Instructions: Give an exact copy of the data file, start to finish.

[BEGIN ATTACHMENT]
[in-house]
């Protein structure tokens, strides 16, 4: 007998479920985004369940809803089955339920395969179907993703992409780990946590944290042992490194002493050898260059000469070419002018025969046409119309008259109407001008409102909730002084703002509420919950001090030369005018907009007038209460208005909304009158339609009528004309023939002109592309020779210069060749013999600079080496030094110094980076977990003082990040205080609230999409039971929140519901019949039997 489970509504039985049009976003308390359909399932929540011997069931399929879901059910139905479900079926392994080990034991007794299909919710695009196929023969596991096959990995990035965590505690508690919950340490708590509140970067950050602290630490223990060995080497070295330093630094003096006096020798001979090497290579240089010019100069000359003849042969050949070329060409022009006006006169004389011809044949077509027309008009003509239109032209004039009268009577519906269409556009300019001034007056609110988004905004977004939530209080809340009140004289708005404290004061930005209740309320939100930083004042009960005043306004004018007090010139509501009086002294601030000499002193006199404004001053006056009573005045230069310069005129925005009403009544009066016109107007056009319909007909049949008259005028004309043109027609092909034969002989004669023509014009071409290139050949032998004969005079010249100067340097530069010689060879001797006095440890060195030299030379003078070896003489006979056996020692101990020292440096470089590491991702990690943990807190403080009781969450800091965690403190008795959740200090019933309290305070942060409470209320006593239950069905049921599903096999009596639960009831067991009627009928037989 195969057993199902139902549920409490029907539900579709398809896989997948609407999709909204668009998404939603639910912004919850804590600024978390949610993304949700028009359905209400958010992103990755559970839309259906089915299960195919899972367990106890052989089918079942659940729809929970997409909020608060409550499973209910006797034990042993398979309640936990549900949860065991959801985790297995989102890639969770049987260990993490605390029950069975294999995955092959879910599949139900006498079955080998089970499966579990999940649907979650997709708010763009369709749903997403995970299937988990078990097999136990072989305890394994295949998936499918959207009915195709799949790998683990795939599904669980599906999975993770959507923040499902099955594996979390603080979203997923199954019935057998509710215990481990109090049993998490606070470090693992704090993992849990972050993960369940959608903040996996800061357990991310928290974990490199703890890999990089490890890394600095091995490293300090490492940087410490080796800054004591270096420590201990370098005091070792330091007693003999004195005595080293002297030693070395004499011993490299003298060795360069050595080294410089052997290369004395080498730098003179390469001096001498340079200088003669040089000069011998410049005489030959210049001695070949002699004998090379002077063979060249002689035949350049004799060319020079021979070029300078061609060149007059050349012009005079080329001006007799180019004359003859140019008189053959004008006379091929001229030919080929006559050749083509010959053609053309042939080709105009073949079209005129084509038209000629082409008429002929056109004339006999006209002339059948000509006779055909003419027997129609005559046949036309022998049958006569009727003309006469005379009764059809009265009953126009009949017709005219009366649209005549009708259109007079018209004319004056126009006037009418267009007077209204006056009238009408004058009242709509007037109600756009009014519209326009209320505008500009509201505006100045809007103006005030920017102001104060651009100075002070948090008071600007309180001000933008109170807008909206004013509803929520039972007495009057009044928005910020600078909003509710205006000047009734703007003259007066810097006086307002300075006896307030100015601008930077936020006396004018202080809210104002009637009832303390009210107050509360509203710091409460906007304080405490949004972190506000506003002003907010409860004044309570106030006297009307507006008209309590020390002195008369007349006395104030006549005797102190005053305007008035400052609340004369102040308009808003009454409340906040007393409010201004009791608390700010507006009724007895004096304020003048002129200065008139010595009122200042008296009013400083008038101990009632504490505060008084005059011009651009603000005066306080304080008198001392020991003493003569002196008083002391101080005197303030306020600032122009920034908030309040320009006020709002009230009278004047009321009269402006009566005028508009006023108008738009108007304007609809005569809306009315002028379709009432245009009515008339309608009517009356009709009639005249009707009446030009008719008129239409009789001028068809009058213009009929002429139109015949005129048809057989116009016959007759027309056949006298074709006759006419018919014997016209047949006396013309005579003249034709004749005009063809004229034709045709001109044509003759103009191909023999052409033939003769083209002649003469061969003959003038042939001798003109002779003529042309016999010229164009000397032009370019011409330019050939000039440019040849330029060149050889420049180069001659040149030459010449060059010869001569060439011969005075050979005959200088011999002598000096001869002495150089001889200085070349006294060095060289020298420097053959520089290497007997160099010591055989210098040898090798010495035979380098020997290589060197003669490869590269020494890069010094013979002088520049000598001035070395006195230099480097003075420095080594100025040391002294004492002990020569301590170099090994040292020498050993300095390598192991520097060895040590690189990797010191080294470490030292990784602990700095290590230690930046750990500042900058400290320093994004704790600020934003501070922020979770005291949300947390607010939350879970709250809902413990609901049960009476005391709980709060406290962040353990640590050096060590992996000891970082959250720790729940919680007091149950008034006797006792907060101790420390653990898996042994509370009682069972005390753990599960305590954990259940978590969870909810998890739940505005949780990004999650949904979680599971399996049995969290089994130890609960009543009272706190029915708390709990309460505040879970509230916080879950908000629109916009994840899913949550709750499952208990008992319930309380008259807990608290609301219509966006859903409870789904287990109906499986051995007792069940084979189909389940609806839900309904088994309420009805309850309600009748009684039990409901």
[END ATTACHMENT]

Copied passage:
[in-house]
């Protein structure tokens, strides 16, 4: 007998479920985004369940809803089955339920395969179907993703992409780990946590944290042992490194002493050898260059000469070419002018025969046409119309008259109407001008409102909730002084703002509420919950001090030369005018907009007038209460208005909304009158339609009528004309023939002109592309020779210069060749013999600079080496030094110094980076977990003082990040205080609230999409039971929140519901019949039997 489970509504039985049009976003308390359909399932929540011997069931399929879901059910139905479900079926392994080990034991007794299909919710695009196929023969596991096959990995990035965590505690508690919950340490708590509140970067950050602290630490223990060995080497070295330093630094003096006096020798001979090497290579240089010019100069000359003849042969050949070329060409022009006006006169004389011809044949077509027309008009003509239109032209004039009268009577519906269409556009300019001034007056609110988004905004977004939530209080809340009140004289708005404290004061930005209740309320939100930083004042009960005043306004004018007090010139509501009086002294601030000499002193006199404004001053006056009573005045230069310069005129925005009403009544009066016109107007056009319909007909049949008259005028004309043109027609092909034969002989004669023509014009071409290139050949032998004969005079010249100067340097530069010689060879001797006095440890060195030299030379003078070896003489006979056996020692101990020292440096470089590491991702990690943990807190403080009781969450800091965690403190008795959740200090019933309290305070942060409470209320006593239950069905049921599903096999009596639960009831067991009627009928037989 195969057993199902139902549920409490029907539900579709398809896989997948609407999709909204668009998404939603639910912004919850804590600024978390949610993304949700028009359905209400958010992103990755559970839309259906089915299960195919899972367990106890052989089918079942659940729809929970997409909020608060409550499973209910006797034990042993398979309640936990549900949860065991959801985790297995989102890639969770049987260990993490605390029950069975294999995955092959879910599949139900006498079955080998089970499966579990999940649907979650997709708010763009369709749903997403995970299937988990078990097999136990072989305890394994295949998936499918959207009915195709799949790998683990795939599904669980599906999975993770959507923040499902099955594996979390603080979203997923199954019935057998509710215990481990109090049993998490606070470090693992704090993992849990972050993960369940959608903040996996800061357990991310928290974990490199703890890999990089490890890394600095091995490293300090490492940087410490080796800054004591270096420590201990370098005091070792330091007693003999004195005595080293002297030693070395004499011993490299003298060795360069050595080294410089052997290369004395080498730098003179390469001096001498340079200088003669040089000069011998410049005489030959210049001695070949002699004998090379002077063979060249002689035949350049004799060319020079021979070029300078061609060149007059050349012009005079080329001006007799180019004359003859140019008189053959004008006379091929001229030919080929006559050749083509010959053609053309042939080709105009073949079209005129084509038209000629082409008429002929056109004339006999006209002339059948000509006779055909003419027997129609005559046949036309022998049958006569009727003309006469005379009764059809009265009953126009009949017709005219009366649209005549009708259109007079018209004319004056126009006037009418267009007077209204006056009238009408004058009242709509007037109600756009009014519209326009209320505008500009509201505006100045809007103006005030920017102001104060651009100075002070948090008071600007309180001000933008109170807008909206004013509803929520039972007495009057009044928005910020600078909003509710205006000047009734703007003259007066810097006086307002300075006896307030100015601008930077936020006396004018202080809210104002009637009832303390009210107050509360509203710091409460906007304080405490949004972190506000506003002003907010409860004044309570106030006297009307507006008209309590020390002195008369007349006395104030006549005797102190005053305007008035400052609340004369102040308009808003009454409340906040007393409010201004009791608390700010507006009724007895004096304020003048002129200065008139010595009122200042008296009013400083008038101990009632504490505060008084005059011009651009603000005066306080304080008198001392020991003493003569002196008083002391101080005197303030306020600032122009920034908030309040320009006020709002009230009278004047009321009269402006009566005028508009006023108008738009108007304007609809005569809306009315002028379709009432245009009515008339309608009517009356009709009639005249009707009446030009008719008129239409009789001028068809009058213009009929002429139109015949005129048809057989116009016959007759027309056949006298074709006759006419018919014997016209047949006396013309005579003249034709004749005009063809004229034709045709001109044509003759103009191909023999052409033939003769083209002649003469061969003959003038042939001798003109002779003529042309016999010229164009000397032009370019011409330019050939000039440019040849330029060149050889420049180069001659040149030459010449060059010869001569060439011969005075050979005959200088011999002598000096001869002495150089001889200085070349006294060095060289020298420097053959520089290497007997160099010591055989210098040898090798010495035979380098020997290589060197003669490869590269020494890069010094013979002088520049000598001035070395006195230099480097003075420095080594100025040391002294004492002990020569301590170099090994040292020498050993300095390598192991520097060895040590690189990797010191080294470490030292990784602990700095290590230690930046750990500042900058400290320093994004704790600020934003501070922020979770005291949300947390607010939350879970709250809902413990609901049960009476005391709980709060406290962040353990640590050096060590992996000891970082959250720790729940919680007091149950008034006797006792907060101790420390653990898996042994509370009682069972005390753990599960305590954990259940978590969870909810998890739940505005949780990004999650949904979680599971399996049995969290089994130890609960009543009272706190029915708390709990309460505040879970509230916080879950908000629109916009994840899913949550709750499952208990008992319930309380008259807990608290609301219509966006859903409870789904287990109906499986051995007792069940084979189909389940609806839900309904088994309420009805309850309600009748009684039990409901």